Your daughter certainly could have lupus, as cognitive problems, anemia, white cell counts being high or low, anemia, hair loss and fatigue are all symptoms that can occur. You might review the sticky notes at the top of the lupus board here that show the criteria and alternative criteria for classifying lupus. I would make a list from those of what symptoms she has exhibited in past or now to show the rheum when she goes. You might also see a neurologist as well, and inquire about a medication called Namenda, used for Alzheimer's but also shows promise in cases of lupus where memory deficits are serious. That may help her memory improve, but if it is lupus, it needs treatment in general as well by the rheum.

    Old 12-18-2013, 03:15 AM   #3
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    Re: Teen Daughter and Possible Lupus

    Hi. I'm sorry your daughter is having issues and sorry for your loss.

    My understanding of ANA is that some labs first do the one that's enzyme linked (ELISA); it's simpler and cheaper to perform & can be automated. Then a lab might follow through, if need be, with a second type of ANA test that uses indirect immunofluorescence. ELISA doesn't detect certain autoantibodies. The second test is considered more reliable.

    In people who do have lupus, I believe ANA can vacillate as flares come & go.

    And it's possible, but rare, to have systemic lupus (SLE) with a consistently negative negative ANA, but this occurs only in approx. 3% to 5% of all patients. These patients test positive for an ANA :subtype called anti-Ro (aka SSA). This unique "subset" of lupus is sometimes called "Ro-lupus".

    Negative ANA is also seen in the *more limited form* of *cutaneous-only* lupus, variously called Discoid Lupus (DLE) or Cutaneous Lupus.

    Hair loss is also seen in anemia, yet I can appreciate why her primary also suspects stress, in that losing a parent is incredibly stressful. Hair loss is also seen in alopecia, an autoimmune that targets hair. Is her hair loss in patches, or is it diffuse? Have you examined her scalp for any signs of discoid lupus lesions? (Those can cause hair loss which can be permanent.) Does she get lots of UV exposure, either from sun or tanning parlors?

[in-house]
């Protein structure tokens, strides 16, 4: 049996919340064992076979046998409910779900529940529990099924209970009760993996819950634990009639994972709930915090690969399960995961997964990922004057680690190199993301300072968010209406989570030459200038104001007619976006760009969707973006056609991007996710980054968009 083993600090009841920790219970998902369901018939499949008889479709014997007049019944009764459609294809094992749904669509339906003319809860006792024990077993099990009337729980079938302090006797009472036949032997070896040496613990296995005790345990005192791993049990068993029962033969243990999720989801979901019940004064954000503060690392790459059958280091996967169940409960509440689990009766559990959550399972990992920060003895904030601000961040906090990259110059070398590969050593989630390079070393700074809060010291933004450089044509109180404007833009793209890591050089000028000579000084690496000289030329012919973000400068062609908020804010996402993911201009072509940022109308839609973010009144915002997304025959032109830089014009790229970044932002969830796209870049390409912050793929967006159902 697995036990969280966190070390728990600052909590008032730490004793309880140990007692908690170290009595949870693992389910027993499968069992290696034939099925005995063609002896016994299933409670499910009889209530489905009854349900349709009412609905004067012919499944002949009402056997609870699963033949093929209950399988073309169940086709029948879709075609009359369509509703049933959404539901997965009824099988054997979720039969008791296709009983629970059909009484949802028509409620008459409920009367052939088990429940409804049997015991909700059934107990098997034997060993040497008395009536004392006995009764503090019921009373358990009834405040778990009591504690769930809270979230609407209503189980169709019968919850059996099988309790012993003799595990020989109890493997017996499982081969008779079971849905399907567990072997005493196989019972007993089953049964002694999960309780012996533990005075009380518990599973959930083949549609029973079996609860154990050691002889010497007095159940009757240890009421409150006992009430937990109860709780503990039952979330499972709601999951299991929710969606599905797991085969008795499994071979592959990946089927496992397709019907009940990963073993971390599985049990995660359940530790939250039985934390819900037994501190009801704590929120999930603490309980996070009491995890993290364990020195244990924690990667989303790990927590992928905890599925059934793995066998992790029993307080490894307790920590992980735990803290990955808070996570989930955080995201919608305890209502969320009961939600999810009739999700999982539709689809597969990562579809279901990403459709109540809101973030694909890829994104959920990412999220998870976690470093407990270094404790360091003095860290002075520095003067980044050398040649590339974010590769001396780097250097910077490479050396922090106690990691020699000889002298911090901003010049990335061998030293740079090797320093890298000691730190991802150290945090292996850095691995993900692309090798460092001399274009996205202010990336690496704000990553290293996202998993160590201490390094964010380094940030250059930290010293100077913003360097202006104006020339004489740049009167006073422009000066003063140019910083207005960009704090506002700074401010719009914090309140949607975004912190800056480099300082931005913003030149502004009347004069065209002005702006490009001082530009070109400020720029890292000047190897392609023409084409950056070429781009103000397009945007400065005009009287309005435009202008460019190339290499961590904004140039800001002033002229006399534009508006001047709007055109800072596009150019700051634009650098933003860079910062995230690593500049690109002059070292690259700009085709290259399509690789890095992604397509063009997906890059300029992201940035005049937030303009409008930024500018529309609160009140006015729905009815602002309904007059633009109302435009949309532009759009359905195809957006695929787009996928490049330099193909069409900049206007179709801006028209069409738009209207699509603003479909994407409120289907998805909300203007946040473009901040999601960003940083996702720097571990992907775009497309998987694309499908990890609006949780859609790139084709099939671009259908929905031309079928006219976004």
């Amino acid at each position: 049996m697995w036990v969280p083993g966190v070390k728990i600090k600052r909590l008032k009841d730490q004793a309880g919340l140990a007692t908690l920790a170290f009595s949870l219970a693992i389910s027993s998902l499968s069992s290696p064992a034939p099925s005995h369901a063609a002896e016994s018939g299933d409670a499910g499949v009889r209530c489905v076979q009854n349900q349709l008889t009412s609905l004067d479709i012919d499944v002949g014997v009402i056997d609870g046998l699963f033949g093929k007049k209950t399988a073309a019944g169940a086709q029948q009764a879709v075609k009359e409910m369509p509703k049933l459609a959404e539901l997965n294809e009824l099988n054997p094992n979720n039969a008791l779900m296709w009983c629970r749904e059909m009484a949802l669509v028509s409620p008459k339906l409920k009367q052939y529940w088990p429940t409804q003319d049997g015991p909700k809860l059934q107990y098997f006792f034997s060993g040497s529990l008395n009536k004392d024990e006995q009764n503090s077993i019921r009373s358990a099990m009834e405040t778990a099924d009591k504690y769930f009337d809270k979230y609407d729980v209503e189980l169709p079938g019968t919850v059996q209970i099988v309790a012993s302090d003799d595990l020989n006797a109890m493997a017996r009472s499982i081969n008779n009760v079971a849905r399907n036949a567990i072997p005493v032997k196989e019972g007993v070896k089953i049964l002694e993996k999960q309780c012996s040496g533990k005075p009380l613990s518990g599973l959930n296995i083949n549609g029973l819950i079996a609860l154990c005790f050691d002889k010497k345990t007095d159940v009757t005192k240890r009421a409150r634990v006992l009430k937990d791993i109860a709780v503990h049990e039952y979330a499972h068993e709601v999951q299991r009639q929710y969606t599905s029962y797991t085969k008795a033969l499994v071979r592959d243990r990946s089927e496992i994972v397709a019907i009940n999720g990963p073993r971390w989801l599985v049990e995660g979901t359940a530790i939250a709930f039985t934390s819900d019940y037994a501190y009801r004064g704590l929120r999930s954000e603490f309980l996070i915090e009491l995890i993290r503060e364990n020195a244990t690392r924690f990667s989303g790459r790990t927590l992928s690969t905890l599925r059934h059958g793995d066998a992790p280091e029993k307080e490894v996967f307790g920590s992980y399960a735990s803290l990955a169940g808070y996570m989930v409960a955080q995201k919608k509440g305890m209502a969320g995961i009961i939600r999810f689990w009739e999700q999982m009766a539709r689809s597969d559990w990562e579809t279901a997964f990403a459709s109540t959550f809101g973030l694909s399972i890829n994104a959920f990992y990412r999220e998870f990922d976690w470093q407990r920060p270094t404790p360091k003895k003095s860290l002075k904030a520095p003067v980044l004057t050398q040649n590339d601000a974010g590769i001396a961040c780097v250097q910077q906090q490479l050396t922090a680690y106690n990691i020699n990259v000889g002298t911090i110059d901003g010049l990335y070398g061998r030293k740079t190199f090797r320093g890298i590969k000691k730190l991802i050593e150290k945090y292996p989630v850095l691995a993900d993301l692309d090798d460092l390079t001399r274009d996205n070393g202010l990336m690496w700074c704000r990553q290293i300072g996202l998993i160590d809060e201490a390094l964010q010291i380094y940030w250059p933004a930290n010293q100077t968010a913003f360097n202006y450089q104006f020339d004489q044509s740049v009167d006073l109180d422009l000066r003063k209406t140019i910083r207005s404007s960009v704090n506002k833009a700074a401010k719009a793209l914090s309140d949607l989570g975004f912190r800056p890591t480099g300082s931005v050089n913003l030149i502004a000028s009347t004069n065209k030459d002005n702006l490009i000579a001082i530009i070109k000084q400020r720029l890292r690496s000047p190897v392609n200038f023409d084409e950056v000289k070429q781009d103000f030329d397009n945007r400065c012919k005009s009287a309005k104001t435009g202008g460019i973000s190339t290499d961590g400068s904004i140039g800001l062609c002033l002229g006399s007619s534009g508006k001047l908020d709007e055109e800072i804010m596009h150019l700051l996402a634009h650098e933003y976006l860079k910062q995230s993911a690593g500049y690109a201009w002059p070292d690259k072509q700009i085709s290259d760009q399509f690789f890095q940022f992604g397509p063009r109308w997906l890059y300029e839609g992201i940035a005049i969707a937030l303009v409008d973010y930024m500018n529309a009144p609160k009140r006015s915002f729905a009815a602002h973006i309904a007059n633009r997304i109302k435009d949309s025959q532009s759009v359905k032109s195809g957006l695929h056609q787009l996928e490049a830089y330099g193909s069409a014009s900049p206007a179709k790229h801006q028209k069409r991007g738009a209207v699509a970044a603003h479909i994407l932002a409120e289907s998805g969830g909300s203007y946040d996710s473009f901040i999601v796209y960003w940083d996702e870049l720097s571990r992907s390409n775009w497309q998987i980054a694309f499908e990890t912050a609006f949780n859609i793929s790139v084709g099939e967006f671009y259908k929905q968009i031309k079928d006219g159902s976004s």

Re: fatigue and her need for extra sleep, depression is also a possibiity. On the days she comes home from school and sleeps 2-4 hours, has she slept well the night before, do you know?

    Leukocytes can also elevate due to certain bacterial and viral infections, and in certain blood disorders (various leukemias), etc. Was a mono test done? And Lyme?

    Was urinalysis done? (It's a cornerstone in assessing for lupus.)

    Does she take any meds for anything?

    Has her weight been stable?

    Were thyroid levels tested? Hypothyroidism can cause fatigue and hair loss.

    While I don't think anything in her symptoms and labs (so far) would be considered "exclusive to lupus", that's actually true of most of the problems seen in lupus! Therefore it makes sense to me, too, to try to get lupus ruled in/out. Once you read all the sticky posts, you could look for hardcovers containing far greater detail: most libraries have several authors available.

    I hope this helps some as you line up questions. When is her rheum appointment? Let us know how it goes---but please feel free to post before that, meaning anytime the mood strikes, OK? Sending best wishes, Vee